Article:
At the heart of the conflict over women’s tippling were questions of access and entitlement to public space. Such questions have animated many social, cultural, and political conflicts in U.S. history and, in turn, laid bare inequalities of gender, race, class, and sexuality.
- Can you think of other historical examples of conflict over public space?
- How do individuals or groups “claim” access to public space?
- Why does access to public space matter?
Public transit has often been a locus of conflict over access to public space–from nineteenth-century “courtesy crusades“ urging workingmen to cede their streetcar seats to ladies to the bus boycotts of the civil rights era. In 2014 the New York Times reported that a new struggle over public space had emerged on New York City subway cars–the problem of “manspreading,” or sitting with one’s legs spread apart, thereby occupying more than one seat.
After reading an excerpt from the New York Times and studying the accompanying public service advertisement, answer the questions below.
It is the bane of many female subway riders. It is a scourge tracked on blogs and on Twitter.
And it has a name almost as distasteful as the practice itself.
It is manspreading, the lay-it-all-out sitting style that more than a few men see as their inalienable underground right.
Now passengers who consider such inelegant male posture as infringing on their sensibilities–not to mention their share of subway space–have a new ally: the Metropolitan Transportation Authority [MTA].
Taking on manspreading for the first time, the authority is set to unveil public service ads that encourage men to share a little less of themselves in the city’s ever-crowded subways cars.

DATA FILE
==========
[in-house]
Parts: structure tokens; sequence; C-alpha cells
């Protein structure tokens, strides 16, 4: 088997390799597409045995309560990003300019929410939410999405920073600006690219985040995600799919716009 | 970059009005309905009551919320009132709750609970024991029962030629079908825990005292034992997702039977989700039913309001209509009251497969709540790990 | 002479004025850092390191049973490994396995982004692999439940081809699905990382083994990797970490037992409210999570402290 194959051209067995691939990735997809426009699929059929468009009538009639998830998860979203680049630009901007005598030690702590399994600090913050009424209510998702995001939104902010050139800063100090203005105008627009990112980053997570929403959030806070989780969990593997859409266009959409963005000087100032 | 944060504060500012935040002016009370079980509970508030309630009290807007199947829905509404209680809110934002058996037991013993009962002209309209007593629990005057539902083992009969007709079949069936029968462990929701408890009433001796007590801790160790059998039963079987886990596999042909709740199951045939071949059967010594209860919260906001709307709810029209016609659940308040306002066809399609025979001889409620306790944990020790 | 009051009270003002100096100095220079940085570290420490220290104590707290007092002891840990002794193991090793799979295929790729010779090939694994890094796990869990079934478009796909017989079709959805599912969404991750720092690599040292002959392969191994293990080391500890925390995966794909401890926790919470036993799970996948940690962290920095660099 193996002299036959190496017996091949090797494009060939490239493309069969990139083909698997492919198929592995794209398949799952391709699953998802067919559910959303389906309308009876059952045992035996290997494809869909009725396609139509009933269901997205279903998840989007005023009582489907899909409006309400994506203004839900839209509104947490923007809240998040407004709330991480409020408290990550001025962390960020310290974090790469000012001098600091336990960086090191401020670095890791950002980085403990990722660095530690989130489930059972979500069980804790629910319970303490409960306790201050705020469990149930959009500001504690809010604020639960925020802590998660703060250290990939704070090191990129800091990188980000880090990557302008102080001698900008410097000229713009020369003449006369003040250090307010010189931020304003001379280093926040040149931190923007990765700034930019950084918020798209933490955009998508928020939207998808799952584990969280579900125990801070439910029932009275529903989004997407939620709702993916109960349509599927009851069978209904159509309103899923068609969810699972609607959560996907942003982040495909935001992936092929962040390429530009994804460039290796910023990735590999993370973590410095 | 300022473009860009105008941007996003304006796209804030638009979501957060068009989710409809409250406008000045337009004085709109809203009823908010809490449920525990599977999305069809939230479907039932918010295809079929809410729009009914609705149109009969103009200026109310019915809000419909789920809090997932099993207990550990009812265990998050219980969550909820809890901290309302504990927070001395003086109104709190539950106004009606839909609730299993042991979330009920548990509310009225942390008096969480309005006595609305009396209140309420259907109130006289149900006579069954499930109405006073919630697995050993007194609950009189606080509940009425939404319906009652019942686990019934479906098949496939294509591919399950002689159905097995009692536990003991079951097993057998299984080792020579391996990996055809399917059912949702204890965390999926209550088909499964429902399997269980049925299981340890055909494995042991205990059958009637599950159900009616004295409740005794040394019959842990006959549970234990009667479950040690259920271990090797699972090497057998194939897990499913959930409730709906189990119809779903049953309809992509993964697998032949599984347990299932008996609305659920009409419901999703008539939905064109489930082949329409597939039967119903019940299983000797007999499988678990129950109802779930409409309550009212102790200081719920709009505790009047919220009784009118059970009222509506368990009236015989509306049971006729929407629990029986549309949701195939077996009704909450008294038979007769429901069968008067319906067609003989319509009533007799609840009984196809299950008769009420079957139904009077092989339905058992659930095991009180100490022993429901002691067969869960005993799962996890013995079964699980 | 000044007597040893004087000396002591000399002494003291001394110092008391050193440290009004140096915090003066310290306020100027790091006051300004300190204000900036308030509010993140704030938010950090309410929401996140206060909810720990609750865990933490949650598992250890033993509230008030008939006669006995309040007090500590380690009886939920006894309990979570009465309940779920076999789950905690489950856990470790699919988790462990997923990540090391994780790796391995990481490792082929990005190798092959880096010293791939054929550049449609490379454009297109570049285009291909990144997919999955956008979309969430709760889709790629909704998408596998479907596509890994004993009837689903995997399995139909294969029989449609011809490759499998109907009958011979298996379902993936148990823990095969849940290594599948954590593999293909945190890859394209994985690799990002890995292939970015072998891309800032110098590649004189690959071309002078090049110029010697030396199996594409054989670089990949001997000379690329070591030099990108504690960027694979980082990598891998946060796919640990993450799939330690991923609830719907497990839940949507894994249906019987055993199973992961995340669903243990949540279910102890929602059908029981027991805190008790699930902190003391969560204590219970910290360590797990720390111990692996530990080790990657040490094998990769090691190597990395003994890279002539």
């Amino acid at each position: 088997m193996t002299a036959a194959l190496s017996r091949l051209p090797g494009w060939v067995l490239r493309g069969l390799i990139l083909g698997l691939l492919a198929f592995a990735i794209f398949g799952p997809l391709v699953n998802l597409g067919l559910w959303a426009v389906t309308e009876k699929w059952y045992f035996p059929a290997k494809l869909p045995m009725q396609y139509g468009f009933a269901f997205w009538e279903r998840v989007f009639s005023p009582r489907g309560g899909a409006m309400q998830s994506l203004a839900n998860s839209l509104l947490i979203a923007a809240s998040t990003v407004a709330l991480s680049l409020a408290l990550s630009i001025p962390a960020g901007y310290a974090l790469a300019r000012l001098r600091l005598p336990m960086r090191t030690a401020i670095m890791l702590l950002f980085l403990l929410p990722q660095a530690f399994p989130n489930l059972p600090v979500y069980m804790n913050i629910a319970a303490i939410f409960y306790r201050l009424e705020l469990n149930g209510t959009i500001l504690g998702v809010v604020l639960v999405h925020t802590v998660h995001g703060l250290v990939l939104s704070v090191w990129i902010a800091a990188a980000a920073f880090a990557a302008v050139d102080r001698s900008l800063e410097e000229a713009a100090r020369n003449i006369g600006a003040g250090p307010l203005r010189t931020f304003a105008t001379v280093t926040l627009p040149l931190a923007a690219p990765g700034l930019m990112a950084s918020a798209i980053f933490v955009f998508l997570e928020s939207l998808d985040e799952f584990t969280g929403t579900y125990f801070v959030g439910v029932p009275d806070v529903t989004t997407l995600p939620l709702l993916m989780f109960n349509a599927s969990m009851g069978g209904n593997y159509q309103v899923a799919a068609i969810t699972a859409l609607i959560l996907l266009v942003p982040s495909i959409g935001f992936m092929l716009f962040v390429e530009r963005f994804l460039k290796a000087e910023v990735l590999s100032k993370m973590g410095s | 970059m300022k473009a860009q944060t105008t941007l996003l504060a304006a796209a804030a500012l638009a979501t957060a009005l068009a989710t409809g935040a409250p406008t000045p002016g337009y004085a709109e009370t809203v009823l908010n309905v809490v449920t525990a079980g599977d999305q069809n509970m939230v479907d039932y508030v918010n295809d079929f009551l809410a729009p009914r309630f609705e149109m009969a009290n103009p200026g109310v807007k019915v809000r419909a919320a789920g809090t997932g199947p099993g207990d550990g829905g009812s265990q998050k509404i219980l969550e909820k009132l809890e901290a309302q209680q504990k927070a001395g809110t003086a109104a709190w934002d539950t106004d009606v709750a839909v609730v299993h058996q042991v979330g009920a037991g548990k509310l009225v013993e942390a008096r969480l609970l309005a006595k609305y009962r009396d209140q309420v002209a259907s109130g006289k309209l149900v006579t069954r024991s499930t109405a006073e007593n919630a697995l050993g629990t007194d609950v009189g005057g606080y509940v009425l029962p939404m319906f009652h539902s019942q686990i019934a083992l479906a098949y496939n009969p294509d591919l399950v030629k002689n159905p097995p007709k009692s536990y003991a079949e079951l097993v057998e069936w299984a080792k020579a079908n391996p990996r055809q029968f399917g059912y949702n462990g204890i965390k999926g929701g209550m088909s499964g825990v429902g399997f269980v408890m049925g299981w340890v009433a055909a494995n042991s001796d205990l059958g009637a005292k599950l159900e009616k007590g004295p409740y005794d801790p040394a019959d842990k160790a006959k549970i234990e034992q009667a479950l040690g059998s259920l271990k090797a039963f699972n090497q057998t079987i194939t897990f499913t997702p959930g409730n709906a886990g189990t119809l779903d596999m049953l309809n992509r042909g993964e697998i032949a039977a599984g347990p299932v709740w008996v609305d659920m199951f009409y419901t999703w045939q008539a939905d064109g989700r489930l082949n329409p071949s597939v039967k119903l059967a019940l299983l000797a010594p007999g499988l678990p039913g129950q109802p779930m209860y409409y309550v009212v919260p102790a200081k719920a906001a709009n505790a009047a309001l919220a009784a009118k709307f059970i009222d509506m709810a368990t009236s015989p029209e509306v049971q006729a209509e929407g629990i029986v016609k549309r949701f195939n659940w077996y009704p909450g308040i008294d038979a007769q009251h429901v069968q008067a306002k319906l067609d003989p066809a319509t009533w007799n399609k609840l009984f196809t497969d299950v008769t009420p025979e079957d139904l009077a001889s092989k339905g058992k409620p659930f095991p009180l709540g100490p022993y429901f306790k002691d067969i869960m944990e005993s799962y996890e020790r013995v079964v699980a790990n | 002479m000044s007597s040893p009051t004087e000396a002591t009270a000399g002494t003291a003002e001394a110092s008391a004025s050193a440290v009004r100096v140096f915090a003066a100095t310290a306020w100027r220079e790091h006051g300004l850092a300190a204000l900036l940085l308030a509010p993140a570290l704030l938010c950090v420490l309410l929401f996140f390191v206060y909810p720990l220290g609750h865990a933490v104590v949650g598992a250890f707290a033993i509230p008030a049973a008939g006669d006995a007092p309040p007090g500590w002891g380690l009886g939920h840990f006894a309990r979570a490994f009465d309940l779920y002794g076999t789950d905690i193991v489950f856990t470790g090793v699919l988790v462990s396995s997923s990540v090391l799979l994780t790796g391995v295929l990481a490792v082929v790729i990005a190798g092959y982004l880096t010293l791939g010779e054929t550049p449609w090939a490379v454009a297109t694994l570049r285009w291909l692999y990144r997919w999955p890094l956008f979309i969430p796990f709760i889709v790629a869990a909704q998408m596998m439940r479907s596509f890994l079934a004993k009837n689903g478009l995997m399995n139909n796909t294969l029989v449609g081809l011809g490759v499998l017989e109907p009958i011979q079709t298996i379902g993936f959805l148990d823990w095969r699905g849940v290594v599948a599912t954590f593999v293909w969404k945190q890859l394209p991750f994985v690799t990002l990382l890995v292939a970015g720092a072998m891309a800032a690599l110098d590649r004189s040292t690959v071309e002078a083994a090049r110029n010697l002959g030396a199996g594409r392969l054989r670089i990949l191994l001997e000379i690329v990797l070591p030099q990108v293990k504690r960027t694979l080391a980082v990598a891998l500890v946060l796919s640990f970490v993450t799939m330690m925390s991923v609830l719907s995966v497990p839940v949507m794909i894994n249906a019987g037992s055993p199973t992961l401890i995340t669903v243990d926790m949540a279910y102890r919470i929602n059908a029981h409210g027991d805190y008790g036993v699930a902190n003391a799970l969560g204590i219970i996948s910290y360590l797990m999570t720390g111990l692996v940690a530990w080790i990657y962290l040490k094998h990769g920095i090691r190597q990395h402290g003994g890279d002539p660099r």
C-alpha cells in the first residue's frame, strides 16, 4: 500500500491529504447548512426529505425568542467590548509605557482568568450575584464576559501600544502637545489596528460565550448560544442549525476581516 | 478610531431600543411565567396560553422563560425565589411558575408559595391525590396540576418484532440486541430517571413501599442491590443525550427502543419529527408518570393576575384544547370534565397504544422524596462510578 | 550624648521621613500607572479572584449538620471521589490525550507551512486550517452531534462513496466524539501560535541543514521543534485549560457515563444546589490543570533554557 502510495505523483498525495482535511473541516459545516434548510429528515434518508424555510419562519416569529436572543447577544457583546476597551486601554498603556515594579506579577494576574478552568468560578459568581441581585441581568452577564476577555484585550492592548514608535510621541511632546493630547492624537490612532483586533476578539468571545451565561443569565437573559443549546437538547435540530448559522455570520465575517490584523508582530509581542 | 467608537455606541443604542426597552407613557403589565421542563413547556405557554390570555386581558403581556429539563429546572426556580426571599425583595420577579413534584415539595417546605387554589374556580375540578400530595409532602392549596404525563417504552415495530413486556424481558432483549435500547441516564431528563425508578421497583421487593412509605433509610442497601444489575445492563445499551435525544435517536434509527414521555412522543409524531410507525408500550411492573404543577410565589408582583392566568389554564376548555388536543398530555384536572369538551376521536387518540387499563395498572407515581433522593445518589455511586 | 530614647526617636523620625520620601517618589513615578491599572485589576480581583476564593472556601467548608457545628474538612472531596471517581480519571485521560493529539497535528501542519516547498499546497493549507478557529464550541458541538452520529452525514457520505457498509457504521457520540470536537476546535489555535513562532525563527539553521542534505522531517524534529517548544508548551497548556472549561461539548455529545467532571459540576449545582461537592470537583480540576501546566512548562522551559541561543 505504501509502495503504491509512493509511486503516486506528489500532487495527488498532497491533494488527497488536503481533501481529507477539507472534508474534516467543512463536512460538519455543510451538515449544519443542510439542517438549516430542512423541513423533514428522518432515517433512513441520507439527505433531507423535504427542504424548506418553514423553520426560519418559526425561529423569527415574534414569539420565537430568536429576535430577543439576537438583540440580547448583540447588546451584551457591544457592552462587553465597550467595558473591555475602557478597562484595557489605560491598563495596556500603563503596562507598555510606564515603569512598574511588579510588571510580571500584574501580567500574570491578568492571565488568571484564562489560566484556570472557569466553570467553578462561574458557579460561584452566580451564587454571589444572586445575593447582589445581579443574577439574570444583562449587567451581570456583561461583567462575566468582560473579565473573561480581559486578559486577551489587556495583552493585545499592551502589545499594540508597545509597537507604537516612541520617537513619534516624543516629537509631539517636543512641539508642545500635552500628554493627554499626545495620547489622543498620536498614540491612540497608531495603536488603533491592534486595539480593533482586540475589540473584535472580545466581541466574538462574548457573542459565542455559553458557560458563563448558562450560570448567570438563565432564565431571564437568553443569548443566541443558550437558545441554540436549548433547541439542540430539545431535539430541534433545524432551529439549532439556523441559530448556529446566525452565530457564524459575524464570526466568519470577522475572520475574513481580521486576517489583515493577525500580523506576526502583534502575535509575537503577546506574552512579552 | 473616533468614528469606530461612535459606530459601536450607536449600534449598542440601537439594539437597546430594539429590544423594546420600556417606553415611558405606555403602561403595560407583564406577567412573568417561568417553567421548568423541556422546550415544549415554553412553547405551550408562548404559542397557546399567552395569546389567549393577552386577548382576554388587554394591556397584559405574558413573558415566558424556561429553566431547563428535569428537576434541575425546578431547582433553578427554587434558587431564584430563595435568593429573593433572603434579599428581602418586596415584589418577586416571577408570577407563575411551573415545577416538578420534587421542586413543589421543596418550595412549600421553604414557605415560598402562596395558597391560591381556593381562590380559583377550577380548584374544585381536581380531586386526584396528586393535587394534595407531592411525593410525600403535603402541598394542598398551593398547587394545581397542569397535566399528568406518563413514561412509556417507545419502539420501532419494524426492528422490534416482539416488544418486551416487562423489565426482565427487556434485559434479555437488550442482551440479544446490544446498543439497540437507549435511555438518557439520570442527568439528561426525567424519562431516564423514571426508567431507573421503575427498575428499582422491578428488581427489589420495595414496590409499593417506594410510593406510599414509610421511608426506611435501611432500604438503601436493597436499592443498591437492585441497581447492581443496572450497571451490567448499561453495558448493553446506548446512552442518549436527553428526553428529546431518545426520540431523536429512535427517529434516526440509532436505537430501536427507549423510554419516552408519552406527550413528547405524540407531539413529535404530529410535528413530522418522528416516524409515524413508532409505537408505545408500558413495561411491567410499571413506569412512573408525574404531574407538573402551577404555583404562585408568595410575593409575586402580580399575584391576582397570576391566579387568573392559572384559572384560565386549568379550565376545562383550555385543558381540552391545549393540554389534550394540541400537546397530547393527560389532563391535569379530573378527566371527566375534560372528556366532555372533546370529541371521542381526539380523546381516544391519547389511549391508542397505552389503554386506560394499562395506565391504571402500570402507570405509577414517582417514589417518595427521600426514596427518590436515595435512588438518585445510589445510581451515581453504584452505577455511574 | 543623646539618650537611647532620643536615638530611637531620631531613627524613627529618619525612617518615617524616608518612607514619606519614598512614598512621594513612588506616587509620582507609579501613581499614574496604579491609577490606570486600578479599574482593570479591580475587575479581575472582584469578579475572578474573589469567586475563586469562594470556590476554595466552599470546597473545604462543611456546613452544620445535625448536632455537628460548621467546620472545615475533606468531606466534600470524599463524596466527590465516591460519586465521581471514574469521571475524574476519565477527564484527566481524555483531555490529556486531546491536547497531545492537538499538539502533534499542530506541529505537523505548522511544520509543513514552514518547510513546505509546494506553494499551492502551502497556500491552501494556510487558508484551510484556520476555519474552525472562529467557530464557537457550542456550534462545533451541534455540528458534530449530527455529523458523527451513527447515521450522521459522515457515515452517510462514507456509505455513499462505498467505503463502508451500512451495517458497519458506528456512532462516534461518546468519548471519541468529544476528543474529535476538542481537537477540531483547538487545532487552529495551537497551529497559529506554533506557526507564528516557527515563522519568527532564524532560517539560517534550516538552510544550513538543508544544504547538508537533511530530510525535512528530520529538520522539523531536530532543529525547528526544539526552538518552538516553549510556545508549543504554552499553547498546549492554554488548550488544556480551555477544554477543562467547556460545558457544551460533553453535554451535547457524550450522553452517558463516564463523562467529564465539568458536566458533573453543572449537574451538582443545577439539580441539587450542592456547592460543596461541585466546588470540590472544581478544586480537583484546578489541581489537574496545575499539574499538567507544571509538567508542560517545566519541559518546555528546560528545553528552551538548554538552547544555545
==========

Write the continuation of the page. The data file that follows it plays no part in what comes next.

The targets of the campaign, those men who spread their legs wide, into a sort of V-shaped slouch, effectively occupying two, sometimes even three, seats are not hard to find. Whether they will heed the new ads is another question.
(Emma G. Fitzsimmons, “A Scourge Is Spreading. M.T.A.’s Cure? Dude, Close Your Legs,” New York Times, Dec. 20, 2014.)
- Why do you think the Metropolitan Transportation Authority objects to “manspreading”? Do you think riders object for the same reasons?
- Can you identify any similarities or points of connection in the debates over manspreading and women’s tippling?
- Is urban public space a male preserve in the United States today? Why or why not?
- Can you think of any other current battles over access to public space? How are the boundaries of that space marked and maintained?
- Emma G. Fitzsimmons, “A Scourge Is Spreading. M.T.A.’s Cure? Dude, Close Your Legs,” New York Times, Dec. 20, 2014, available at http://www.nytimes.com/2014/12/21/nyregion/MTA-targets-manspreading-on-new-york-city-subways.html?_r=0